Unfortunately for some shareholders, the MTS Systems (NASDAQ:MTSC) share price has dived 67% in the last thirty days. And that drop will have no doubt have some shareholders concerned that the 72% share price decline, over the last year, has turned them into bagholders. For those wondering, a bagholder is someone who keeps holding a losing stock indefinitely, without taking the time to consider its prospects carefully, going forward.
Assuming nothing else has changed, a lower share price makes a stock more attractive to potential buyers. In the long term, share prices tend to follow earnings per share, but in the short term prices bounce around in response to short term factors (which are not always obvious). So, on certain occasions, long term focussed investors try to take advantage of pessimistic expectations to buy shares at a better price. Perhaps the simplest way to get a read on investors' expectations of a business is to look at its Price to Earnings Ratio (PE Ratio). A high P/E ratio means that investors have a high expectation about future growth, while a low P/E ratio means they have low expectations about future growth.
How Does MTS Systems's P/E Ratio Compare To Its Peers?
MTS Systems's P/E of 7.75 indicates relatively low sentiment towards the stock. The image below shows that MTS Systems has a lower P/E than the average (13.0) P/E for companies in the electronic industry.
Its relatively low P/E ratio indicates that MTS Systems shareholders think it will struggle to do as well as other companies in its industry classification. Many investors like to buy stocks when the market is pessimistic about their prospects. It is arguably worth checking if insiders are buying shares, because that might imply they believe the stock is undervalued.
How Growth Rates Impact P/E Ratios
Generally speaking the rate of earnings growth has a profound impact on a company's P/E multiple. When earnings grow, the 'E' increases, over time. That means even if the current P/E is high, it will reduce over time if the share price stays flat. Then, a lower P/E should attract more buyers, pushing the share price up.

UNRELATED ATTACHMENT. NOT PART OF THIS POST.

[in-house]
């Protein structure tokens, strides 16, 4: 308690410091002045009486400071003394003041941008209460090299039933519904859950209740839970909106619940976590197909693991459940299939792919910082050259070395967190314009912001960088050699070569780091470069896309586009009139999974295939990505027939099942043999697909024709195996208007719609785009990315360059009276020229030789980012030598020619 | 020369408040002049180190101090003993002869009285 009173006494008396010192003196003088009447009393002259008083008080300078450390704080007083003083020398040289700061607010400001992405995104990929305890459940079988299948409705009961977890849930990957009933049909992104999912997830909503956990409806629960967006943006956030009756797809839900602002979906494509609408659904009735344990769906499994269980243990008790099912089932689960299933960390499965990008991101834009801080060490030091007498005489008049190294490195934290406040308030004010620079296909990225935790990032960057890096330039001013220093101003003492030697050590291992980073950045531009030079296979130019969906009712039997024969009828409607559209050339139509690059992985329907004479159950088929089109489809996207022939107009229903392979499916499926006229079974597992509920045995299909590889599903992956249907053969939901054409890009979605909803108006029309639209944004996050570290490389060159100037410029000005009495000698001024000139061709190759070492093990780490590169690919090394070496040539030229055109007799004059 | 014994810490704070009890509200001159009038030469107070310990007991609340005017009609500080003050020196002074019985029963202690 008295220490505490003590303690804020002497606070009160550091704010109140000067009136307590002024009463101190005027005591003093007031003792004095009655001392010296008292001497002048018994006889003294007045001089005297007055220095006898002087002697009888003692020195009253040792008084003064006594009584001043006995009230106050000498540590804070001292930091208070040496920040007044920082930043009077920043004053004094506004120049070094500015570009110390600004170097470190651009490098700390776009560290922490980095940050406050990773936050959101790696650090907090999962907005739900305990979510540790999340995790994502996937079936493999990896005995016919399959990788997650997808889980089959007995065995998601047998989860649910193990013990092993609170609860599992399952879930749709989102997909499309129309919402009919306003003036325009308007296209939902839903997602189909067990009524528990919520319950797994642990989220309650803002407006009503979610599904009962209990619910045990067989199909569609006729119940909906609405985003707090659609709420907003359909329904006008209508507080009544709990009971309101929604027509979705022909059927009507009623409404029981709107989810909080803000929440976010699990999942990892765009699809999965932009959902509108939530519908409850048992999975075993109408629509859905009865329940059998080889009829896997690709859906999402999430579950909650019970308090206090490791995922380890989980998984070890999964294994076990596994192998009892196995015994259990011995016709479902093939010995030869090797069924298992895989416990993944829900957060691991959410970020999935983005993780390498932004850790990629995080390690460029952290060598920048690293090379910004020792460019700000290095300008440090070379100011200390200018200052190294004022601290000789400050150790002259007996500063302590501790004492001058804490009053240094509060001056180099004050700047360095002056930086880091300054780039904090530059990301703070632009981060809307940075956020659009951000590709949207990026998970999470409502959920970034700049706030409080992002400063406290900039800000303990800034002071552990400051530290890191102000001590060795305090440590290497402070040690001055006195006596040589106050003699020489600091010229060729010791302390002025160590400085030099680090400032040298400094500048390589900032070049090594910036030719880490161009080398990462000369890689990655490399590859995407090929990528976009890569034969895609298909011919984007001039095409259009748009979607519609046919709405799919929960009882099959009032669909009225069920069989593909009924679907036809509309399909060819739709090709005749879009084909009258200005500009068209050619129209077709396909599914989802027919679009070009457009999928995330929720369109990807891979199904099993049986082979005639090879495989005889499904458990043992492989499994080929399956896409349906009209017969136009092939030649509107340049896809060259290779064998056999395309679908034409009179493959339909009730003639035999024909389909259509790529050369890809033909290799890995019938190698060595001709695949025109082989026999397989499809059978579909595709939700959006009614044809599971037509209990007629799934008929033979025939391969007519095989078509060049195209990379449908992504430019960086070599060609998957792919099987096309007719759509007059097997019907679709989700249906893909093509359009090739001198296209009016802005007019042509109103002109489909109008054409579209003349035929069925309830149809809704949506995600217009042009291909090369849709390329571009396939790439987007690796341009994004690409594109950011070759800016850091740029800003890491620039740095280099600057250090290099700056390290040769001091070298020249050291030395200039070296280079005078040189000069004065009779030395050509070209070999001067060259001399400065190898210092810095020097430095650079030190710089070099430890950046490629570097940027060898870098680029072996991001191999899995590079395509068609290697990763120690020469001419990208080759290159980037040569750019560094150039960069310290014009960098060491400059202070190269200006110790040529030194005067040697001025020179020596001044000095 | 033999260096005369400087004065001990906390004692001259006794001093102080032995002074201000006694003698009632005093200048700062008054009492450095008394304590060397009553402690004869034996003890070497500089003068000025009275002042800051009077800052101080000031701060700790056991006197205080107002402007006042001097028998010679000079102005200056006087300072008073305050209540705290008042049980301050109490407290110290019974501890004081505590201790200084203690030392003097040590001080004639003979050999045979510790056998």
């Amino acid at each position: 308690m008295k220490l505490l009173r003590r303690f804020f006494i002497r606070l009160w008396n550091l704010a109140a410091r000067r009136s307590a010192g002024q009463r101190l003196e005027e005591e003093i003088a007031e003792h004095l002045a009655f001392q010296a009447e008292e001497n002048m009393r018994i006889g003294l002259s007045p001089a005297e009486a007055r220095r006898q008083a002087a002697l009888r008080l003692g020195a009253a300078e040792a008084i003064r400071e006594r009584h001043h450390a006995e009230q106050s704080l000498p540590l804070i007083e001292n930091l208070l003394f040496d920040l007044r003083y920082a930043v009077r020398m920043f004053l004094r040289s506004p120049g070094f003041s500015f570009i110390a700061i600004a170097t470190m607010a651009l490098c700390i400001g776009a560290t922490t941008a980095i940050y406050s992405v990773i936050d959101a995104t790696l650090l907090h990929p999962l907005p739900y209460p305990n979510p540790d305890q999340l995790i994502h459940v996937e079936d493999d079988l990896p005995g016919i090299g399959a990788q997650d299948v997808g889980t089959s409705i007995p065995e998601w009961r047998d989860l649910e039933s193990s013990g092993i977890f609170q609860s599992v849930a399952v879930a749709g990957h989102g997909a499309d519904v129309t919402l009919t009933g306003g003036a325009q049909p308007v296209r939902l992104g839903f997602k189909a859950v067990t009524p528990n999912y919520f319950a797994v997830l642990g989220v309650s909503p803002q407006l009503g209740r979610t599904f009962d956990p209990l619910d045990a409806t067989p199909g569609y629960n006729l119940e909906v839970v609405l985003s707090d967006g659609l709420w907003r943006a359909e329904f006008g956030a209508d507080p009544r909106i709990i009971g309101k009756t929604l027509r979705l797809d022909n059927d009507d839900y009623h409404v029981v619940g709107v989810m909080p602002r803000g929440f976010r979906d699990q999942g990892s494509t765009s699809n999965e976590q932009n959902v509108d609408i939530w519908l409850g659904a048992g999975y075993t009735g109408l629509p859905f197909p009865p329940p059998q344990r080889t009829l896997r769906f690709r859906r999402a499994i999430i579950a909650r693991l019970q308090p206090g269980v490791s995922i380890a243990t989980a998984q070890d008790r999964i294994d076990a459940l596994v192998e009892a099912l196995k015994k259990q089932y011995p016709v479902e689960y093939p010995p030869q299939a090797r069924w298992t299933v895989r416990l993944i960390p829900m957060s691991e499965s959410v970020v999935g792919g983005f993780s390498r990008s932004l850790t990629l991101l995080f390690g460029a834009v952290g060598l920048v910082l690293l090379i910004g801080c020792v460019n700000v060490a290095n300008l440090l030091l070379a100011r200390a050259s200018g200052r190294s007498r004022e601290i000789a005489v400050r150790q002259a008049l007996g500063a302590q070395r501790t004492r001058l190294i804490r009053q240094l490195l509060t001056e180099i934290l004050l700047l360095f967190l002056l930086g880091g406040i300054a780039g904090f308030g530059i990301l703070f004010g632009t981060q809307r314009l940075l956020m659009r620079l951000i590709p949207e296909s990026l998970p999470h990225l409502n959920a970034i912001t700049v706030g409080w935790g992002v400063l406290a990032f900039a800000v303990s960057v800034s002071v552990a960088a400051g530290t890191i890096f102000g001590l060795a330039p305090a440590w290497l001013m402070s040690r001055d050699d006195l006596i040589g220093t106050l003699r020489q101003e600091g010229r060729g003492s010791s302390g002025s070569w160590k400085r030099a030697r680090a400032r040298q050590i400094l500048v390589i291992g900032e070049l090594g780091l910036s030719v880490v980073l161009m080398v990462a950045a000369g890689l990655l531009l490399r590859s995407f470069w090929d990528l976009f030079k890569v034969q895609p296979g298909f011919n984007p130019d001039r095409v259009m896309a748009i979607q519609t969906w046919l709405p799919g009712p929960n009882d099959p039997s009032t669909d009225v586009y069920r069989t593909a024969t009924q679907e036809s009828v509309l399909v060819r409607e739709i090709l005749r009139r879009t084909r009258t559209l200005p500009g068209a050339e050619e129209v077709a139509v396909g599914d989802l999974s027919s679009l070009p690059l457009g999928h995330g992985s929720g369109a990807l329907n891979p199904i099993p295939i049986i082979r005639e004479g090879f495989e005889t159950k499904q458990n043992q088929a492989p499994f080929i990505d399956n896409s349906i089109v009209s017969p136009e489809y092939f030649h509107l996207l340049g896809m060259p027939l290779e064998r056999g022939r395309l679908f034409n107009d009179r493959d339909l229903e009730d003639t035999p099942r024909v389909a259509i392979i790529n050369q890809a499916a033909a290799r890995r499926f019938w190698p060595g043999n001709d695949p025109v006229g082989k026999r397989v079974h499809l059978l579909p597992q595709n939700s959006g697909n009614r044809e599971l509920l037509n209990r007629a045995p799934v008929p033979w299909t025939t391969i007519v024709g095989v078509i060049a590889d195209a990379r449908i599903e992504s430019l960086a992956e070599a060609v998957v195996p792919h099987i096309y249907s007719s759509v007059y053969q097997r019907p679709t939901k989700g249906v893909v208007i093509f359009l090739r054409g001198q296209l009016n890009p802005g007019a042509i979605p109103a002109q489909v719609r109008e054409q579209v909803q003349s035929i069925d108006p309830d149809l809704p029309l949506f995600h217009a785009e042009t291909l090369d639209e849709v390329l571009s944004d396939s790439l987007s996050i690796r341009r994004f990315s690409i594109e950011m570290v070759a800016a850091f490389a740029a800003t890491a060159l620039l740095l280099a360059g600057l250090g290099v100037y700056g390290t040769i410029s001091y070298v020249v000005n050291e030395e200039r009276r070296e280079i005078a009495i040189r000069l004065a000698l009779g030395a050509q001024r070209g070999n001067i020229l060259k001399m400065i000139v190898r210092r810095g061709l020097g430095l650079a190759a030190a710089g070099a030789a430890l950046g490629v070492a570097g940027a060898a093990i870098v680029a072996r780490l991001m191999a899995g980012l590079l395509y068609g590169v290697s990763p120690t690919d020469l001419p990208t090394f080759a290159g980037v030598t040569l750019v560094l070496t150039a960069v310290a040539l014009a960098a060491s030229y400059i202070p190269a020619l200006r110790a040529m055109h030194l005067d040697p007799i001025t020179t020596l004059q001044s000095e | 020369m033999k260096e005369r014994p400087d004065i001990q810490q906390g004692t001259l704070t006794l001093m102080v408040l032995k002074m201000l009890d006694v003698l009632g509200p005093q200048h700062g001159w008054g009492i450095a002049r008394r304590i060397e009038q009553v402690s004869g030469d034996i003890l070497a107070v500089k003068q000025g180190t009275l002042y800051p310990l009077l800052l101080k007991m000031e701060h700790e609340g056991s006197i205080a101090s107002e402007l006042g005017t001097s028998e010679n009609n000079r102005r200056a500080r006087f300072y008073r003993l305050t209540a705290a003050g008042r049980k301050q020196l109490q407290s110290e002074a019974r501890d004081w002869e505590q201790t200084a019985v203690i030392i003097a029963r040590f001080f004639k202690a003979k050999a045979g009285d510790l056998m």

MTS Systems shrunk earnings per share by 3.0% last year. But it has grown its earnings per share by 24% per year over the last three years. And it has shrunk its earnings per share by 8.6% per year over the last five years. So we might expect a relatively low P/E.
Don't Forget: The P/E Does Not Account For Debt or Bank Deposits
It's important to note that the P/E ratio considers the market capitalization, not the enterprise value. That means it doesn't take debt or cash into account. Theoretically, a business can improve its earnings (and produce a lower P/E in the future) by investing in growth. That means taking on debt (or spending its cash).
While growth expenditure doesn't always pay off, the point is that it is a good option to have; but one that the P/E ratio ignores.
MTS Systems's Balance Sheet
MTS Systems has net debt worth a very significant 165% of its market capitalization. This level of debt justifies a relatively low P/E, so remain cognizant of the debt, if you're comparing it to other stocks.
The Verdict On MTS Systems's P/E Ratio
MTS Systems trades on a P/E ratio of 7.7, which is below the US market average of 11.5. When you consider that the company has significant debt, and didn't grow EPS last year, it isn't surprising that the market has muted expectations. Given MTS Systems's P/E ratio has declined from 23.2 to 7.7 in the last month, we know for sure that the market is more worried about the business today, than it was back then. For those who prefer to invest with the flow of momentum, that might be a bad sign, but for deep value investors this stock might justify some research.
Investors have an opportunity when market expectations about a stock are wrong. If the reality for a company is not as bad as the P/E ratio indicates, then the share price should increase as the market realizes this. So this free report on the analyst consensus forecasts could help you make a master move on this stock.
You might be able to find a better buy than MTS Systems. If you want a selection of possible winners, check out this free list of interesting companies that trade on a P/E below 20 (but have proven they can grow earnings).
If you spot an error that warrants correction, please contact the editor at email@example.com. This article by Simply Wall St is general in nature. It does not constitute a recommendation to buy or sell any stock, and does not take account of your objectives, or your financial situation. Simply Wall St has no position in the stocks mentioned.
We aim to bring you long-term focused research analysis driven by fundamental data. Note that our analysis may not factor in the latest price-sensitive company announcements or qualitative material. Thank you for reading.